A fair bit of commentary has been floating around concerning the extraordinary low volatility of U.S. stock markets during the post-election rally. In particular, it is noted, the S&P 500 hasn't fallen by more than 1% in more than 100 sessions, going back to Oct. 11.
This is not the longest such streak. But it is among the longest in many years.
It's noteworthy coming at a time when the market is long overdue for any kind of correction, at least for the sake of traders, and at a time when the bull market rally has just turned 8, making it very mature indeed.
Here's a look at the past 4 months of S&P trading based on daily percentage moves.
To try to gain some more perspective, we looked at daily S&P 500 changes over the past 10 years, based on data available from the St. Louis Fed.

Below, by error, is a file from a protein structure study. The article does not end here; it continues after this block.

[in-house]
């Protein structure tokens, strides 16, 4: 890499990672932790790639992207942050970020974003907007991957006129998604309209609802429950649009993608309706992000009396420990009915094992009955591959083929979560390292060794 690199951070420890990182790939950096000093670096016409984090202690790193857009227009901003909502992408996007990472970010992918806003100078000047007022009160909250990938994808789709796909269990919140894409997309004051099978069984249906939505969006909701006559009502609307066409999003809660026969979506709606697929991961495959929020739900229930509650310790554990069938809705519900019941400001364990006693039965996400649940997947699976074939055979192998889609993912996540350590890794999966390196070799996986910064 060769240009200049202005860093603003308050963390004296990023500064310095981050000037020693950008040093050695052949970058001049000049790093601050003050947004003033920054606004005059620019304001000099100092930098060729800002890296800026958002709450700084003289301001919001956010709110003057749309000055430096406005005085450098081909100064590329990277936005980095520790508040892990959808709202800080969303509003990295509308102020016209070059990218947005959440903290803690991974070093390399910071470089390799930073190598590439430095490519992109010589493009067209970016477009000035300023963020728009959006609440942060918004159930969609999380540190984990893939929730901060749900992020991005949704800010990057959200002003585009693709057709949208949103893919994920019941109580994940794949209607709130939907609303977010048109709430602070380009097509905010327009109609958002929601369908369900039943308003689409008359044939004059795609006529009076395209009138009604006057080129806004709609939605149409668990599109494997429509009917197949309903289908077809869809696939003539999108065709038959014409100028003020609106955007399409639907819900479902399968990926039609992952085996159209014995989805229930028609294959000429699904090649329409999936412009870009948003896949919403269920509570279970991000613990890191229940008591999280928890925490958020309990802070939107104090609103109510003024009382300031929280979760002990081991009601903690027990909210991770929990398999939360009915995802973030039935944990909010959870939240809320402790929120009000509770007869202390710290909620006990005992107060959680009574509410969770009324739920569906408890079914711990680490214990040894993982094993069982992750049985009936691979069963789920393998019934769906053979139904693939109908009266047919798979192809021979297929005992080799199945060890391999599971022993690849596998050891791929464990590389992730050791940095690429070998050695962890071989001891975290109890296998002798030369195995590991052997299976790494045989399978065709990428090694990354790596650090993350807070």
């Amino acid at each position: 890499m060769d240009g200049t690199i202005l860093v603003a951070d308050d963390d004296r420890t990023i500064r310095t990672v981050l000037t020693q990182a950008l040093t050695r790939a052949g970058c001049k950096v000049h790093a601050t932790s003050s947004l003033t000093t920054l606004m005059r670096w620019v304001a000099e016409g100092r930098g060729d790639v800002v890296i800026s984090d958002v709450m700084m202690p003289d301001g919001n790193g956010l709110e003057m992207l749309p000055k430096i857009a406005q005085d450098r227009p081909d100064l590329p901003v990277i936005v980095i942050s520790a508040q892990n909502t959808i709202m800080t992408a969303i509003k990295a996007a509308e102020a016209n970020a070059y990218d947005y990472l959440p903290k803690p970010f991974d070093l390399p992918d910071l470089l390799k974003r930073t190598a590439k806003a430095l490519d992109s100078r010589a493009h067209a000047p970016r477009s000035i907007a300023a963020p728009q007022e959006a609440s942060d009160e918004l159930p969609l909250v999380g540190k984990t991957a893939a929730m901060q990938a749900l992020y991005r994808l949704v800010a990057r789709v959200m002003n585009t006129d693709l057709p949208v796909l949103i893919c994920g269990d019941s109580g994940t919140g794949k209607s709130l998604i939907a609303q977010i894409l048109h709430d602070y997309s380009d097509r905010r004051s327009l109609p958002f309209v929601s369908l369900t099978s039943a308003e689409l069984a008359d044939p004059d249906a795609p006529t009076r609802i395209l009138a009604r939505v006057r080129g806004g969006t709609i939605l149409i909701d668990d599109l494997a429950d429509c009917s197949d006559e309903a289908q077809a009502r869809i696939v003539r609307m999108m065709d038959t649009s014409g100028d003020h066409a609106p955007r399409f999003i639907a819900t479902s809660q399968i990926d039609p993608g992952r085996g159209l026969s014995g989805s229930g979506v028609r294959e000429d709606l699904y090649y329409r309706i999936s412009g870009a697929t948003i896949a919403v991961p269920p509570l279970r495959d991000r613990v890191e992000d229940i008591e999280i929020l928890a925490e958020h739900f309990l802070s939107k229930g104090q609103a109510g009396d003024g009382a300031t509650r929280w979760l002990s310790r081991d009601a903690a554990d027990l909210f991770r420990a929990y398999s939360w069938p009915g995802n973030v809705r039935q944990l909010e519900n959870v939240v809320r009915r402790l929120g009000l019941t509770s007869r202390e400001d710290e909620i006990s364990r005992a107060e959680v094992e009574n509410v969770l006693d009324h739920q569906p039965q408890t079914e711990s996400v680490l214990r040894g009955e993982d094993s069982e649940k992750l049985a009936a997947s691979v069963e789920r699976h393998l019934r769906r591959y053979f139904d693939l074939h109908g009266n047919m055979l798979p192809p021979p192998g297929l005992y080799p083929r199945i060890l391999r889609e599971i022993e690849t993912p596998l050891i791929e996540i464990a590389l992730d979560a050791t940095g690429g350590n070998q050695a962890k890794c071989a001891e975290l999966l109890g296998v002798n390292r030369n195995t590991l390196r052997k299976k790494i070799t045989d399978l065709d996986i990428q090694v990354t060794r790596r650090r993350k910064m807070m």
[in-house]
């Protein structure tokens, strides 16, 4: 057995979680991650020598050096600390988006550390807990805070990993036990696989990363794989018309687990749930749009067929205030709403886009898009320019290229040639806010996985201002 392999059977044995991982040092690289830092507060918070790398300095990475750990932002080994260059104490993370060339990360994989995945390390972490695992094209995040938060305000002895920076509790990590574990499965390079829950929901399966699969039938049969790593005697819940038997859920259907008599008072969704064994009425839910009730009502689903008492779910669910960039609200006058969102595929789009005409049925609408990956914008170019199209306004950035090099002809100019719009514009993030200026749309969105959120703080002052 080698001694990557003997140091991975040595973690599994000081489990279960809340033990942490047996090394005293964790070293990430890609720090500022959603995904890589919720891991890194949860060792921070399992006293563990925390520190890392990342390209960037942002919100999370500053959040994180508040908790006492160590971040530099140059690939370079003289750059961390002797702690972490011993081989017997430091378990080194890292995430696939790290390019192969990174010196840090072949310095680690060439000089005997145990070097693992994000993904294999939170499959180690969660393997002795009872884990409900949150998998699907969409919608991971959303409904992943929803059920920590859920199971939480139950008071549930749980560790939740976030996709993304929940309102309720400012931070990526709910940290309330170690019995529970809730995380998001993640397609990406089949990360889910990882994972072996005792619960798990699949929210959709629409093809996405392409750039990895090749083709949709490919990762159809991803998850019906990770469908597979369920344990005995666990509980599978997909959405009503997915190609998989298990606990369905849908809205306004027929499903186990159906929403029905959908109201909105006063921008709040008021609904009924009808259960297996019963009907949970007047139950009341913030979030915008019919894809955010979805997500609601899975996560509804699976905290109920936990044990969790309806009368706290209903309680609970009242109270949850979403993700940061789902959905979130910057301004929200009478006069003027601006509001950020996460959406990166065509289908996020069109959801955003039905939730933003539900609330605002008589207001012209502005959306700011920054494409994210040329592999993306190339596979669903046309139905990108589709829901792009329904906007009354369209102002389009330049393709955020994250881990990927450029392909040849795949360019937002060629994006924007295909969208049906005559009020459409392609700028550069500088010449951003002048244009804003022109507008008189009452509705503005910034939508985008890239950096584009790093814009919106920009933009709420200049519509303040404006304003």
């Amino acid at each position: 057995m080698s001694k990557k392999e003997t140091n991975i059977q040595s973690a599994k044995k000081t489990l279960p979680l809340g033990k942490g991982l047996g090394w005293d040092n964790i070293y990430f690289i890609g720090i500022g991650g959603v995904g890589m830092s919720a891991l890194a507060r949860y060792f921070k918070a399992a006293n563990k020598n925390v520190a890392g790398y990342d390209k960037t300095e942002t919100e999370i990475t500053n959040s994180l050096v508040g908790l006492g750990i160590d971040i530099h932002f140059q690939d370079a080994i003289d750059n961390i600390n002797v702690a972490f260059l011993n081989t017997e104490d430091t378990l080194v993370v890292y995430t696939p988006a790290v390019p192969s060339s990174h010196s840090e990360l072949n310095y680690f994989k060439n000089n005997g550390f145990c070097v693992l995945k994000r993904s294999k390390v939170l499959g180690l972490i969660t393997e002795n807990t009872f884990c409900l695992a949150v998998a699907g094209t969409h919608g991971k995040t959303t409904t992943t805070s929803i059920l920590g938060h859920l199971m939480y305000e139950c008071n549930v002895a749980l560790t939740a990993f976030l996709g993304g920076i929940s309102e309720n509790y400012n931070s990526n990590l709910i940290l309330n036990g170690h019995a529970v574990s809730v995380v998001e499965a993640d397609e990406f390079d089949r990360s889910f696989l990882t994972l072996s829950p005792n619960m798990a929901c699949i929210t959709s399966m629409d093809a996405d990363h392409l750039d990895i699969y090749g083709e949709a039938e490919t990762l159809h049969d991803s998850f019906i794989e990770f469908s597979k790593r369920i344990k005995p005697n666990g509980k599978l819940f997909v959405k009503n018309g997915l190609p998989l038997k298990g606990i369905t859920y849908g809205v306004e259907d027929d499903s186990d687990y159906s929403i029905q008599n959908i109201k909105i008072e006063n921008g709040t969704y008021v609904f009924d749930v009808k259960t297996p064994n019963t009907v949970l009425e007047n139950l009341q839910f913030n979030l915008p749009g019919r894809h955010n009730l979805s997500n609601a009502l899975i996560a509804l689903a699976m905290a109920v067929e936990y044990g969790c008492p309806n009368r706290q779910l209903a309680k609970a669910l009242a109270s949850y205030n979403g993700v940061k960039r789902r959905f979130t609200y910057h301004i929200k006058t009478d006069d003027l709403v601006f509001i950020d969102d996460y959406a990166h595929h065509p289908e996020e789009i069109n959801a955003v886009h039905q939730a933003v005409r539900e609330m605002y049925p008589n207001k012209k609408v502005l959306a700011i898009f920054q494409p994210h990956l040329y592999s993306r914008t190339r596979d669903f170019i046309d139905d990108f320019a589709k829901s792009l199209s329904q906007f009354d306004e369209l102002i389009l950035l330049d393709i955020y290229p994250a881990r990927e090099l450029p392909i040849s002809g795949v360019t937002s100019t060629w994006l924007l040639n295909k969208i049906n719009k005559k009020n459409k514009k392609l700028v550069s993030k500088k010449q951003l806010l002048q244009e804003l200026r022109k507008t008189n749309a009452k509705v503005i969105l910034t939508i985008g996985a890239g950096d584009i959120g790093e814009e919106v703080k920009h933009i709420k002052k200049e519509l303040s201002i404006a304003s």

During the period -- 2,518 trading days -- the S&P 500 fell just under 46% of the time, and rose just over 54% of the time. Two trading days during the 10-year period were effectively even.
Of the days when the index fell, it lost more than 1% 356 times. That's a little over 14% of the total number of trading days.
Of the days when the index rose, it gained more than 1% 376 times. That's a little over 15% of the total.
So, for the remainder of the 10-year period, about 70% of the time, the S&P 500 daily trading range held between negative 1% and positive 1%.
The index had 798 days when it was down less than 1%, and 986 when it rose less than 1%.
Here are the past 10 years of S&P 500 percentage daily moves. The recent quiet streak is barely noticeable at the right side.
Meanwhile, on Real Money, Cramer explains why this is a market worth buying into at these rates. Check out his pithy analysis with a free trial subscription to Real Money.
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